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Security Bank V.

Rizal Commercial (2009)


Lessons Applicable: Consideration and Accommodation Party
(Negotiable Instruments law)

FACTS:

January 9, 1981: Security Bank and Trust Company (SBTC) issued a


managers check for P 8M, payable to "CASH," as proceeds of the loan granted to
Guidon Construction and Development Corporation (GCDC)

deposited by Continental Manufacturing Corporation (CMC) in its


Current Account with Rizal Commercial Banking Corporation (RCBC)

Immediately, RCBC honored the P8M check and allowed CMC to


withdraw

January 12, 1981: GCDC issued a "Stop Payment Order" to SBTC claiming
that the P 8M check was released to a 3rd party by mistake

SBTC dishonored and returned the managers check to RCBC

February 13, 1981: RCBC filed a complaint for damages against SBTC with
CFI then transferred to RTC

Following the rules of the Philippine Clearing House, RCBC and SBTC stopped
returning the checks to each other.

By way of a temporary arrangement pending resolution of the case,


the P 8 M check was equally divided between RCBC and SBTC

May 9, 2000: RTC in favor of RCBC

CA: affirmed with modification RTC decision by adding interest

ISSUE: W/N SBTC should be held liable for its manager's check

HELD: YES. CA affirmed.


At the outset, it must be noted that the questioned check issued by SBTC is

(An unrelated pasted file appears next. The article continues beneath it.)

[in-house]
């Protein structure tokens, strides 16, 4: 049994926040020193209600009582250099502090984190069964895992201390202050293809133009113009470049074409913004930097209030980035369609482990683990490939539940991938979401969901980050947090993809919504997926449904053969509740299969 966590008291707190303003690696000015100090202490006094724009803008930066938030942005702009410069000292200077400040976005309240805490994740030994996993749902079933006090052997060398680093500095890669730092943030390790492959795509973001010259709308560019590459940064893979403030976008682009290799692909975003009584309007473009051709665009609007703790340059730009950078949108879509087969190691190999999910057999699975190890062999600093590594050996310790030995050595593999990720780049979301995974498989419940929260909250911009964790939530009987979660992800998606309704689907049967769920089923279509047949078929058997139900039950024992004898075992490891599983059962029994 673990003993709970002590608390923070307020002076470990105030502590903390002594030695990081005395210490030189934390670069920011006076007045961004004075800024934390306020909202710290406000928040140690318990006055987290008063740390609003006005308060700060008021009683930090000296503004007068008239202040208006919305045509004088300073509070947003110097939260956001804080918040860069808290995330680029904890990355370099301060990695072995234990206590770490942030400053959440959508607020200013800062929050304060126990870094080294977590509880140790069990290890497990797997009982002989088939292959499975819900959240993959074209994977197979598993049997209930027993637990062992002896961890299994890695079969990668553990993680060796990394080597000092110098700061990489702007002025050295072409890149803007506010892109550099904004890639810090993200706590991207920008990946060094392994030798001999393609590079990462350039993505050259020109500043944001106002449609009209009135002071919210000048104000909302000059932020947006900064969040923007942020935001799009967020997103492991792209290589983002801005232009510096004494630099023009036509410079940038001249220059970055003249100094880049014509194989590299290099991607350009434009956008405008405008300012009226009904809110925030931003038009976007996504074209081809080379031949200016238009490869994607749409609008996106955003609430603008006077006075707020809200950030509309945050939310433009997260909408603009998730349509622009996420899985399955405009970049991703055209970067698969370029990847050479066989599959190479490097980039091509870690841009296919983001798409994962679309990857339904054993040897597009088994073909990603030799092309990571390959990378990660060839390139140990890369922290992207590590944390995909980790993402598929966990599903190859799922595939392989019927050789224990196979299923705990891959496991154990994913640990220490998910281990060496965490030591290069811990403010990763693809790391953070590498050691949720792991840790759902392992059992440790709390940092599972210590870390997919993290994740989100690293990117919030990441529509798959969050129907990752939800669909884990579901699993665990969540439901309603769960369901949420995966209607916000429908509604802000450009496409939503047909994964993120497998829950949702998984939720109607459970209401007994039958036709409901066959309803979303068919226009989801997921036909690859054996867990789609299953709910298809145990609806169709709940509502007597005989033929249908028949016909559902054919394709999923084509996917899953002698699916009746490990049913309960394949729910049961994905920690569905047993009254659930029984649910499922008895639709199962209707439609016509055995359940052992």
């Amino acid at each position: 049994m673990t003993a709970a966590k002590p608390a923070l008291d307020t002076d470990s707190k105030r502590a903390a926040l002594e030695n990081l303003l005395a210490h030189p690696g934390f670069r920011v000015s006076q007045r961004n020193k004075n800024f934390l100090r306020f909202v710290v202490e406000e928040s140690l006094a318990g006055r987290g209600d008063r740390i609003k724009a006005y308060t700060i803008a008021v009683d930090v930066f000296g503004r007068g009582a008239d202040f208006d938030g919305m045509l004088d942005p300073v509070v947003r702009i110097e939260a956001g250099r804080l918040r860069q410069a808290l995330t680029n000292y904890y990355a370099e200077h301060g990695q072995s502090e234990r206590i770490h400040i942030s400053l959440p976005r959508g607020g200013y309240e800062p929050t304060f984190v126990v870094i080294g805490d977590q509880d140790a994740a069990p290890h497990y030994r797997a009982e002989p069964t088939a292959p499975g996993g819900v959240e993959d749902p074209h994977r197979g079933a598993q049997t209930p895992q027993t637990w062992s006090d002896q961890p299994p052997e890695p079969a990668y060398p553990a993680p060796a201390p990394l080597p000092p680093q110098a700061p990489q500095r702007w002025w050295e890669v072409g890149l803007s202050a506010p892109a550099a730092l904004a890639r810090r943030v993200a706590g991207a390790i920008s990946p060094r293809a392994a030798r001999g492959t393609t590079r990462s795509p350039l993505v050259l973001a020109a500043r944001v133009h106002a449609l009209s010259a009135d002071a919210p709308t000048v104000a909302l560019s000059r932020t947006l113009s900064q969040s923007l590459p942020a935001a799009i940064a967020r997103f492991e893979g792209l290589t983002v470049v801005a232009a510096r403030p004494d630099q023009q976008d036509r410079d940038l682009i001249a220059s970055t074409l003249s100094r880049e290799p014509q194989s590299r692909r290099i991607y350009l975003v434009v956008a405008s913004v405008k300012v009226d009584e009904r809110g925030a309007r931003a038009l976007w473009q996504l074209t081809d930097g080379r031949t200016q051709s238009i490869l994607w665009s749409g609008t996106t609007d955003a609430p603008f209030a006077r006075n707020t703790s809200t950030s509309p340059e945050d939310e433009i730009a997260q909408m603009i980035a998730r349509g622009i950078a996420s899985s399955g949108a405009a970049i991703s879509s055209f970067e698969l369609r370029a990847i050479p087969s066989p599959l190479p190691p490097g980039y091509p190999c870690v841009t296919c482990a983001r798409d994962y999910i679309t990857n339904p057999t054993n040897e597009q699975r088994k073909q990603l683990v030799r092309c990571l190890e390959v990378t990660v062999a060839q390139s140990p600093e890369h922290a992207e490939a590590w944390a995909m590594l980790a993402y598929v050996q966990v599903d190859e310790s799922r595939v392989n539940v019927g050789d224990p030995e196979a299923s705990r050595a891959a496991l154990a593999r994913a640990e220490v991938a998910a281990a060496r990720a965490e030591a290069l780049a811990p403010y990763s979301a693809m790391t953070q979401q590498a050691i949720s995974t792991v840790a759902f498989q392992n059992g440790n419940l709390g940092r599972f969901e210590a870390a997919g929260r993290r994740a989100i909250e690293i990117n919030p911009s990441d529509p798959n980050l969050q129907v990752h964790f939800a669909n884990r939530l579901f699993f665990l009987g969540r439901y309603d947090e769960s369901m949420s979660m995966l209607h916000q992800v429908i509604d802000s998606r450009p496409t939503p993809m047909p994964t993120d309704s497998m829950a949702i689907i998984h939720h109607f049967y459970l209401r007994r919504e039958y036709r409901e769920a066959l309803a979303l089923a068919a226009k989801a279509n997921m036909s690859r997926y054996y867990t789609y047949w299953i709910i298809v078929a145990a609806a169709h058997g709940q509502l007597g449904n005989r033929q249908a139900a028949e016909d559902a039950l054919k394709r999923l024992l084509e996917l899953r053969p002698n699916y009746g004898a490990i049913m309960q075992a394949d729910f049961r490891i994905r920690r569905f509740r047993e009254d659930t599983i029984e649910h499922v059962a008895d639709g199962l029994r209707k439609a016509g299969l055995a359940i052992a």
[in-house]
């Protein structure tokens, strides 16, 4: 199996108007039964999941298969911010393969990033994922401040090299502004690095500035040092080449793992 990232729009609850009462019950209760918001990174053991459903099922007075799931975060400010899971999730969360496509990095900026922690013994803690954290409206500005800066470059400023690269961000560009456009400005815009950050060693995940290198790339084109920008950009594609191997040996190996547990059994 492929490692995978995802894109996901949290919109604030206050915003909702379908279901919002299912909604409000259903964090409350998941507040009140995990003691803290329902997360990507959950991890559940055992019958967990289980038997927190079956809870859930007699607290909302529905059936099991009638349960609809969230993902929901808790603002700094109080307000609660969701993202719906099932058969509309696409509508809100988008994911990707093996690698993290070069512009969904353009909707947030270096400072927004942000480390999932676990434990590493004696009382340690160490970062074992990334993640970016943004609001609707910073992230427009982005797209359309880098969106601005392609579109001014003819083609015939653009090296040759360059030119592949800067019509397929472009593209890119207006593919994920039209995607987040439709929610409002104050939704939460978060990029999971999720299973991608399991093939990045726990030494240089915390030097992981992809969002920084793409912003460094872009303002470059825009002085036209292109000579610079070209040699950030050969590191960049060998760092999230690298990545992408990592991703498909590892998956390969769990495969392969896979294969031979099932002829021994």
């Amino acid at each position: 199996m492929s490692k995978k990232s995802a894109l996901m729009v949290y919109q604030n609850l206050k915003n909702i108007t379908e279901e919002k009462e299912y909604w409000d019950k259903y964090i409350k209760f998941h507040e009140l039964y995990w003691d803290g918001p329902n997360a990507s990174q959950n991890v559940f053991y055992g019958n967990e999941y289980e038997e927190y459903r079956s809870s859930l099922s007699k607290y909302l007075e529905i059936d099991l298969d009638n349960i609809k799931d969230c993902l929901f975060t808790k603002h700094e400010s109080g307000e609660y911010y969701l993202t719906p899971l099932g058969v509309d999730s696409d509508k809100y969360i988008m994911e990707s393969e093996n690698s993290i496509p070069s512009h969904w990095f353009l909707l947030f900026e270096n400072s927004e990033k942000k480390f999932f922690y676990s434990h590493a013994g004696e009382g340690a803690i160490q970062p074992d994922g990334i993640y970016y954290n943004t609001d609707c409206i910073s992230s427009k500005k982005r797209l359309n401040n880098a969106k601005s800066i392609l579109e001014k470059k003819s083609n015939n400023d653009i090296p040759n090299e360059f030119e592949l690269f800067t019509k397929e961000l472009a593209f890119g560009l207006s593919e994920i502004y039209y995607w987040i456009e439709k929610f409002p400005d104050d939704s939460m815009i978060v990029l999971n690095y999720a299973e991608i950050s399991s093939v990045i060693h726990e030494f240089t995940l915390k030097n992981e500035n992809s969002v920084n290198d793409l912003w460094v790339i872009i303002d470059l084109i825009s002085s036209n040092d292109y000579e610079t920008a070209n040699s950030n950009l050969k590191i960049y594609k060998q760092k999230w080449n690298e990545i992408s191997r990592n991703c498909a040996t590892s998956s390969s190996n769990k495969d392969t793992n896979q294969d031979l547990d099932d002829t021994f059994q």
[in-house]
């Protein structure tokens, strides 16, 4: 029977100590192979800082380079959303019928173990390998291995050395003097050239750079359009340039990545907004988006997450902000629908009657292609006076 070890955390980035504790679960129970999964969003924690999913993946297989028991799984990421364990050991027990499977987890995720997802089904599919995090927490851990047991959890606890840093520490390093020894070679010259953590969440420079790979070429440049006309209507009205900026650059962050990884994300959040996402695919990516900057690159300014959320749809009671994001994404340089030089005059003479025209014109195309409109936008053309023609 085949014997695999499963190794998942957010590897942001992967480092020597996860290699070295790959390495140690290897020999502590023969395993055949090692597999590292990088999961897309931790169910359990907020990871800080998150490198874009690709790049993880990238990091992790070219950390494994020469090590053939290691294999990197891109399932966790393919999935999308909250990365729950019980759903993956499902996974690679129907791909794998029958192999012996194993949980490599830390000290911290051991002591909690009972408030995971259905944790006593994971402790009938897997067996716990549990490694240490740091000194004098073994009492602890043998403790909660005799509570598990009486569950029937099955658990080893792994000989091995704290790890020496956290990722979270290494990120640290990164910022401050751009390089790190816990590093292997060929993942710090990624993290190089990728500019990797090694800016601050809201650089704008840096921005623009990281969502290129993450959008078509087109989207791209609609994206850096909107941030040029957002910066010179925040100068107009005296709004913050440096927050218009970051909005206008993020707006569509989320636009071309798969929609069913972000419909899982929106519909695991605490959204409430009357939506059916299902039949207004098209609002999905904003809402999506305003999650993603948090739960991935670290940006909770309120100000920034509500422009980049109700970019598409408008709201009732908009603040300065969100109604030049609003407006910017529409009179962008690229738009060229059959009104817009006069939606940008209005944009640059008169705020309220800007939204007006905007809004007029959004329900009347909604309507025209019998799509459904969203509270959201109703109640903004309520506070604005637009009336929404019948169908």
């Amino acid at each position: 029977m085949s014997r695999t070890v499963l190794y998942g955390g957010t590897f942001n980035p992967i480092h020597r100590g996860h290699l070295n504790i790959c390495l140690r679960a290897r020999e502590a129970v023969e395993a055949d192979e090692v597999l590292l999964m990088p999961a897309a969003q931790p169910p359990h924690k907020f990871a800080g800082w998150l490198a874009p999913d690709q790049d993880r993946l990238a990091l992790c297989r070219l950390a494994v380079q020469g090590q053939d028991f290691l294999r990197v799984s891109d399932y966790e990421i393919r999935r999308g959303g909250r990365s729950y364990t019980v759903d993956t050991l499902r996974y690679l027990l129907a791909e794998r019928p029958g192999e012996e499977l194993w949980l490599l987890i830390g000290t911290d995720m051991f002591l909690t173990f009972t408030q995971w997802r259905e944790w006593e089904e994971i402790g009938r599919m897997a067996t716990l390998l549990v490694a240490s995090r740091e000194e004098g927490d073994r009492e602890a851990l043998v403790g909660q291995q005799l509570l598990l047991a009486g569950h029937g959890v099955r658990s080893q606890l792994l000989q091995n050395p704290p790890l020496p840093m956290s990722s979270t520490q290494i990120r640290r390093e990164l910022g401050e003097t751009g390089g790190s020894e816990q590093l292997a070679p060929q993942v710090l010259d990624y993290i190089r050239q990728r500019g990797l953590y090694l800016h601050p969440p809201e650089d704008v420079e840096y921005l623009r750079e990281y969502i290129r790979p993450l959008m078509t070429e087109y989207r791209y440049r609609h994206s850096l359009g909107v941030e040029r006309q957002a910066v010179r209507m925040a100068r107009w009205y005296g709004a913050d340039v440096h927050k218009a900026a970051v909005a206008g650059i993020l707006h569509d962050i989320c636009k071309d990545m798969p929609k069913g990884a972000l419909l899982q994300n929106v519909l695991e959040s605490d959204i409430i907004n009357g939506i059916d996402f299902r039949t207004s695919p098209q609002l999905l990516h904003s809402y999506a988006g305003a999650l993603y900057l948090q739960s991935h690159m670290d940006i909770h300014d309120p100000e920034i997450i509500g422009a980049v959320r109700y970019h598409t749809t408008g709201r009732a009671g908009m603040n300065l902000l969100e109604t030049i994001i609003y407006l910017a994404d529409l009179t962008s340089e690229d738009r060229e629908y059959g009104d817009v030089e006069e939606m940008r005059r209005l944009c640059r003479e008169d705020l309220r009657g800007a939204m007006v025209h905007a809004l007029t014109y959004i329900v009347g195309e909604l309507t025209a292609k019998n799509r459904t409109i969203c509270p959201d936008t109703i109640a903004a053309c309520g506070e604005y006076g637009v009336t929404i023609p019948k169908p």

not just an ordinary check but a managers check.

managers check

one drawn by a banks manager upon the bank itself

same footing as a certified check which is deemed to have been


accepted by the bank that certified it

As the banks own check, a managers check becomes the


primary obligation of the bank and is accepted in advance by the act of its
issuance
RCBC, in immediately crediting the amount of P8 million to CMCs account,
relied on the integrity and honor of the check as it is regarded in commercial
transactions

July 9, 1980 Memorandum: banks were given the discretion to allow


immediate drawings on uncollected deposits of managers checks, among others

important that banks should guard against injury attributable to negligence or


bad faith on its part

banking business is impressed with public interest, the trust and


confidence of the public in it is of paramount importance

highest degree of diligence is expected, and high standards of integrity


and performance are required of it